As he wraps up his kit, pads neatly tucked, bats in place, shoes dusted before being returned to the kit, Rajat Bhatia looks every bit the professional that he has been. Not the one to waste time at the ‘nets’, the 34-year-old, now into his 13th season, comes across as one of the most committed cricketers in the Delhi dressing room.

His career graph reads 84 first-class matches and 4924 runs, with 13 centuries. The statistics is not the point. The point is his tenacity and consistency in serving Delhi as an all-rounder of repute and faith. The captain can always expect Bhatia to take charge and show the way.

Delhi boy in TN

His debut for Tamil Nadu was eventful. He batted at No. 10 in the first innings but graduated to open against Orissa at Cuttack in March 2000. He made 72 in the first innings and 60 in the second, making his presence felt. A Delhi boy excelling for Tamil Nadu!

Two seasons later Bhatia moved to Delhi and has emerged one of the key players for the team in the company of Virender Sehwag, Gautam Gambhir, Virat Kohli, Shikhar Dhawan, Mithun Manhas and Ashish Nehra. “I have always found him very useful and committed cricketer,” said Sehwag.

Bhatia has batted at all positions, from No. 1 to No. 7. He is now settled at No. 6, holding the Delhi innings firm, batting with tailenders mainly. “I am generally left to bat with the wicketkeeper, an allrounder and the tail. I enjoy my role because of the support I get from my colleagues. I ensure that I am not worried my partner would get out. I have to give them confidence and I do that by taking a single off the first ball,” he says with a smile.

No resentment

He holds no rancour. “When I started, I just wanted to play cricket. What if I did not get to play for India? I have no complaints but yes sometimes I feel sad that I could not make it. I know some players who played for India but returned to domestic cricket soon only to be exposed. I have not had such an experience. Maybe I should have a chance, maybe a stint at the NCA (National Cricket India), maybe….” The one time he got picked for India was on a non-descript tour to Israel. “At least I got to see Jerusalem,” he laughs.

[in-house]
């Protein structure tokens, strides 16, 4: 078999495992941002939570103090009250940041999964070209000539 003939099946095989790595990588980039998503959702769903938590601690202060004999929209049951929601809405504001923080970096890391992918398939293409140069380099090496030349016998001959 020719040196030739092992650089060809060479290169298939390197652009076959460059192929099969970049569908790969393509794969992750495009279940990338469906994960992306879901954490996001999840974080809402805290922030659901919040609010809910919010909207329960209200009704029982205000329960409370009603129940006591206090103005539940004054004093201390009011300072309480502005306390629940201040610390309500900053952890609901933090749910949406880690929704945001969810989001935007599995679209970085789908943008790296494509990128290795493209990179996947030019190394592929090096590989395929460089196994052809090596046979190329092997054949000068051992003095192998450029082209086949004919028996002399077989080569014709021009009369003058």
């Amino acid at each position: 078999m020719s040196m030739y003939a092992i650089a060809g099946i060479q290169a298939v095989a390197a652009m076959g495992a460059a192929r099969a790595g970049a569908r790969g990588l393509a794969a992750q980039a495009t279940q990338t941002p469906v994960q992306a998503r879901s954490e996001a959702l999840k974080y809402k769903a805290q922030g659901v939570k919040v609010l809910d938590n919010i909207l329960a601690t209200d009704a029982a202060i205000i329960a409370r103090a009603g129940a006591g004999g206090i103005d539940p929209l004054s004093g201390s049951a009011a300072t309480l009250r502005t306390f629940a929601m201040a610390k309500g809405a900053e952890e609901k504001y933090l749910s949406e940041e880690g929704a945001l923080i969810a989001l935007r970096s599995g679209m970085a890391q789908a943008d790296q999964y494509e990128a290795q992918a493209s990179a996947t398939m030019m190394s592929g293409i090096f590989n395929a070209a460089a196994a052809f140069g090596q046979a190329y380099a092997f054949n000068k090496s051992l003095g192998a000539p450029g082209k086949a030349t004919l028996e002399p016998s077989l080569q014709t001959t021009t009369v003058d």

His unbeaten 158 in Delhi’s last match against Orissa at Sambalpur was a magnificent effort that confirmed he was not a burden on the team. “My stints in English cricket (in leagues in Birmingham and Central Lancashire) have helped me a lot. I have always been fit and fresh for our domestic circuit.”

The Indian Premier League, Bhatia believes, had helped the domestic cricketer immensely. “Life is secure with the bank balance and one stays in the picture by excelling in domestic cricket thanks to IPL. Honestly, this is what keeps me going. I have no desire to play for India but I want to play professional cricket. At the end of the day, I have to be satisfied by what I am doing. I am a senior member and not a struggler that I was when I began this journey.”

Bhatia, who observed that batting standards and the quality of spinners had deteriorated in domestic cricket, felt there was a marked improvement as far as fast bowlers were concerned. “There are so many quick bowlers but not spinners. I think it is a reflection of the times. The game has changed….”

The game certainly has but not its character, thanks to players such as Bhatia.

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